written and brought an age old culture to light in America, bullfighting in Spanish culture.
Hemingway had, in essence, taken an entire nation to Madrid to see one of these
marvelous displays that he had admired during his days in Europe. Though the book did
not receive critical acclaim, it is widely regard as one of his best novels (Miller, 116).
At this point in his life, Hemingway began thinking about his childhood and his
love of the outdoors and decided to go on an African safari. He had always admired
Theodore Roosevelt and wished to go big game hunting as he did. It wasn t long before
he and his wife were traveling to Africa (Baker, 49).
During his time in Africa, Hemingway was able to compile enough experience to
begin work on The Green Hills of Africa, which was the story of a man on safari. This
book was criticized because of the apparent flawlessness of the main character, who no
doubt was meant to be Hemingway himself. This was common of his works, he very
seldom allowed the reader to see any flaws in the characters that reflected his personality.
However, the short story The Snows of Kilamanjaro, which was also written based on his
experiences in Africa, begins to change that self serving (as some would call it) style of
writing. It is in this piece that we see Hemingway as an old man, who is on the verge of
death, looking back on his life and having regrets. This is one of his most famous and
acclaimed short stories (Sands, 72).
After Africa, Ernest moved to Cuba, where he would spend most of the remainder
of his life. Hemingway left an indelible mark on the city of Havana which can still be
seen today. It was there, after reporting on World War II, that he completed Over the
River and Into the Trees, in which the main character is antagonized by a pretentious,
journalist ex-wife, not unlike Hemingway s ex-wife Martha Gilhorn. Again we see
Hemingway s own life right on the pages of a book of fiction. In Cuba, Hemingway s
depression began to severely affect his life, and his marriage. He began drinking more,
sometimes up to a quart of liquor a day, and he began gaining more weight (at one point
he weighed as much as 270 pounds). He threatened suicide on several occasions, but his
personality was the kind that very few people would stand up and say something to. For
as kind and loving as he was, he could be equally angry and violent. At this point, most
people considered Hemingway s career to be over, and he knew that he had to publish
something that could re-establish him as champion (Hemingway liked to speak in
boxing terms). It was then that he published his most famous short novel (Miller, 171).
It was a fish story. A fish story that Hemingway had been kicking around in his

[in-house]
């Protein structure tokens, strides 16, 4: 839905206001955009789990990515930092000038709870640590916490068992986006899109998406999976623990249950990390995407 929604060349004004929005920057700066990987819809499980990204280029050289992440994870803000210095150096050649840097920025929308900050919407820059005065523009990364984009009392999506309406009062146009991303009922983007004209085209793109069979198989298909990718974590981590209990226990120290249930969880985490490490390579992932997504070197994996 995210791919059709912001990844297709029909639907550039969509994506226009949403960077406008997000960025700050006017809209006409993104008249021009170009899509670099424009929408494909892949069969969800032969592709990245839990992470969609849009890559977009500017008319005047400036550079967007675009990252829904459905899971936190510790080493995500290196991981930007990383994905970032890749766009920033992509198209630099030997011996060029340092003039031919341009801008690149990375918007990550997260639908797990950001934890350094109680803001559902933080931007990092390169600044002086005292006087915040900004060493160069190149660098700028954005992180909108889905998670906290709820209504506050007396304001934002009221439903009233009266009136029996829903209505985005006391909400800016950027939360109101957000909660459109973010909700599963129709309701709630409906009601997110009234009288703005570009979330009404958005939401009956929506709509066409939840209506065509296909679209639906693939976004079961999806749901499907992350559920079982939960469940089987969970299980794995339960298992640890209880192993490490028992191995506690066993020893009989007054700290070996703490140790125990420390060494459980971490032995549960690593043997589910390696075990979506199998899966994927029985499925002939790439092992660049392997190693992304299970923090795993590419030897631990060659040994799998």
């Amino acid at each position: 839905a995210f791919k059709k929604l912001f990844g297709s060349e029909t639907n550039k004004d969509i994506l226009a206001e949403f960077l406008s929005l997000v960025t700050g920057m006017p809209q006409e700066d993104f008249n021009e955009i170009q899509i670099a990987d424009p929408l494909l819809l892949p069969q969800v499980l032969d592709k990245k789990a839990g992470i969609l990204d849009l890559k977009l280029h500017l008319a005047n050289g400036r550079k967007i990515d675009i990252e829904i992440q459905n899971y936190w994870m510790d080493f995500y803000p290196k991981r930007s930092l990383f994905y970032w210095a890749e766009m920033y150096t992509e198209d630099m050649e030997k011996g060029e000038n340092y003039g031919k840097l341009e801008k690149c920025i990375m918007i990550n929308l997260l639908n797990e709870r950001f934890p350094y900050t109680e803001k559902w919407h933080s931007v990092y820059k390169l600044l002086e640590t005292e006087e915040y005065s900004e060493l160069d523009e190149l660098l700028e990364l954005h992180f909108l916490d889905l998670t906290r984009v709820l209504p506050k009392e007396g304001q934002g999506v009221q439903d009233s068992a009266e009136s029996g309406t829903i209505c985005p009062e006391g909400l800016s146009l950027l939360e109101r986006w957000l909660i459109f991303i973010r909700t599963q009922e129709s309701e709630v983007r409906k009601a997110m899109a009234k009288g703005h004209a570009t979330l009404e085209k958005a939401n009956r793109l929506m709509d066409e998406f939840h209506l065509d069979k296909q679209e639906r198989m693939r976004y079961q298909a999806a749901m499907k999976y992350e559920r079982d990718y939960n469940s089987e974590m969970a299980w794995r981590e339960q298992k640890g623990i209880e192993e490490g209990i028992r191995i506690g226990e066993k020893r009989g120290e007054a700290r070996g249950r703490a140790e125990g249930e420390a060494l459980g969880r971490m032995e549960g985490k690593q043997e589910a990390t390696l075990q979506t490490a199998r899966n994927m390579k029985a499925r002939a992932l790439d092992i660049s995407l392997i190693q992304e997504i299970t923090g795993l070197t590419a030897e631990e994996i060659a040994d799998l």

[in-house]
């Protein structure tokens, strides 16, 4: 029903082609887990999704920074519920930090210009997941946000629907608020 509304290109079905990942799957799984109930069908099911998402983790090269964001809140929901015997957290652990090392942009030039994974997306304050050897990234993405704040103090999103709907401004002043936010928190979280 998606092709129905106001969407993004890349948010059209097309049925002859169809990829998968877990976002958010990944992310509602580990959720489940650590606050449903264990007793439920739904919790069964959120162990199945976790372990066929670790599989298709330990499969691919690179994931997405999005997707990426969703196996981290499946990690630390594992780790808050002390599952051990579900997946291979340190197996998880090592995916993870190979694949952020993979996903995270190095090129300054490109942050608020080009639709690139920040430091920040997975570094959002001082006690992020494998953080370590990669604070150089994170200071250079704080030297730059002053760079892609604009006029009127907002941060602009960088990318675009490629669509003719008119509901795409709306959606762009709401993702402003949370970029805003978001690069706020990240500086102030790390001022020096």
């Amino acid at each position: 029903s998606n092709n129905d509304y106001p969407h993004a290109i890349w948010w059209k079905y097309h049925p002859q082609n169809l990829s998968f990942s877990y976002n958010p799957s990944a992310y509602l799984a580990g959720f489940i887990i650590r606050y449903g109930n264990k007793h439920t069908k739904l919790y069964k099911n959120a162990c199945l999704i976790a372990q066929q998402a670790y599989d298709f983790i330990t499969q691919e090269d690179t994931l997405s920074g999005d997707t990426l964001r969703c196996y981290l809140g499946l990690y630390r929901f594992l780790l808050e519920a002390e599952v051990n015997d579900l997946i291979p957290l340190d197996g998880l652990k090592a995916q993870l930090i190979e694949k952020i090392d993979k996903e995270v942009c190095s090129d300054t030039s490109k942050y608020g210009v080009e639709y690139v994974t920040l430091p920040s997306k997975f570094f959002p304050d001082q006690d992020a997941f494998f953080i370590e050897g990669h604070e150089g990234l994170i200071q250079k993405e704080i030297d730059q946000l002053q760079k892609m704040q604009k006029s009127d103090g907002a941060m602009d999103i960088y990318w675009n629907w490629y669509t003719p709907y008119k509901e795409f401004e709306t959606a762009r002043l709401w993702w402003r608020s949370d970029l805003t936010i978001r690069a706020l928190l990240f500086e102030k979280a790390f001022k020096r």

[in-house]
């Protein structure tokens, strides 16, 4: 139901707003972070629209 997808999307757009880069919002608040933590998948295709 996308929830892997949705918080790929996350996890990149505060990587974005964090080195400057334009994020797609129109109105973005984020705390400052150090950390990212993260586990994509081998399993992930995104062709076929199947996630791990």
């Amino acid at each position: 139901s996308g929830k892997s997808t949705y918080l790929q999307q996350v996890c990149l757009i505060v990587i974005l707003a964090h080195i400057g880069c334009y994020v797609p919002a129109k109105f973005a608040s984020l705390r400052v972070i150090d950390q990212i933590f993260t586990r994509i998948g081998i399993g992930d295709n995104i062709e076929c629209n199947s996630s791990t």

head for years. And when it was finally written (some say that the first draft was the
final, because the words fit so right that there was no need for a re-write), The Old Man
and the Sea was considered his masterpiece. It won him a Pulitzer prize in 1953, and
gave him enough money to travel back to Africa for one last safari. However, on this trip
Hemingway s plane would crash and leave him with very severe injuries (Sands, 113).
Hemingway returned to Cuba, but only for a while. He traveled to Idaho, to his
boyhood home in Illinois, but where ever he went there was this terrible depression. He
tried many different kinds of therapy, even shock therapy, but none helped. In fact, the
shock therapy affected his memory, which basically destroyed his ability to write, and
Hemingway was very distressed by that. At the end of 1961, Hemingway shot himself in
the head, ending his life (Loscalzo, 62).
After his death, several novels were edited and published, some of them were very
good. But the real impact that Hemingway had after his death, could be seen in every
American short story that followed. And it could be seen on the streets of Havana, where
every year thousands of fans come to sit and drink where he drank, to sleep where he
once slept, and to fish where he found the peace and serenity to write the perfect book.
Hemingway has been imitated, but never equaled, and it will probably be a very long time
before we see another American with his talent, intelligence, and lust for life, emerge
with a piece of writing that can thrill us like Hemingway can. Though biographical
information has been disputed (much due to the fact that Ernest was known for his
tremendous exaggerations), it has been said that to find the truth (about Hemingway),
you must first look at his fiction . Hemingway s life is in his books, and we all have the
opportunity to read it (Miller, 181).
Baker, Carlos Heard. Ernest Hemingway; A Life Story. New York, NY. Scribner. 1969.
Loscalzo, Jim. Hemingway s Cuba . U.S. News and World Report. 26 May 1997.
Vol. 122, P. 62.
Miller, Louis M. Hemingway: The Writer as Artist. Columbus, Ohio. 1983.
Nelson, Gerald B. Hemingway, Life and Works. New York, NY. Facts on File. 1984.
Sands, Garret. The Life and Times of Ernest Hemingway. San Francisco, CA. Eliot
Turnbull, Andrew. Letters of F. Scott Fitzgerald. New York. 1963.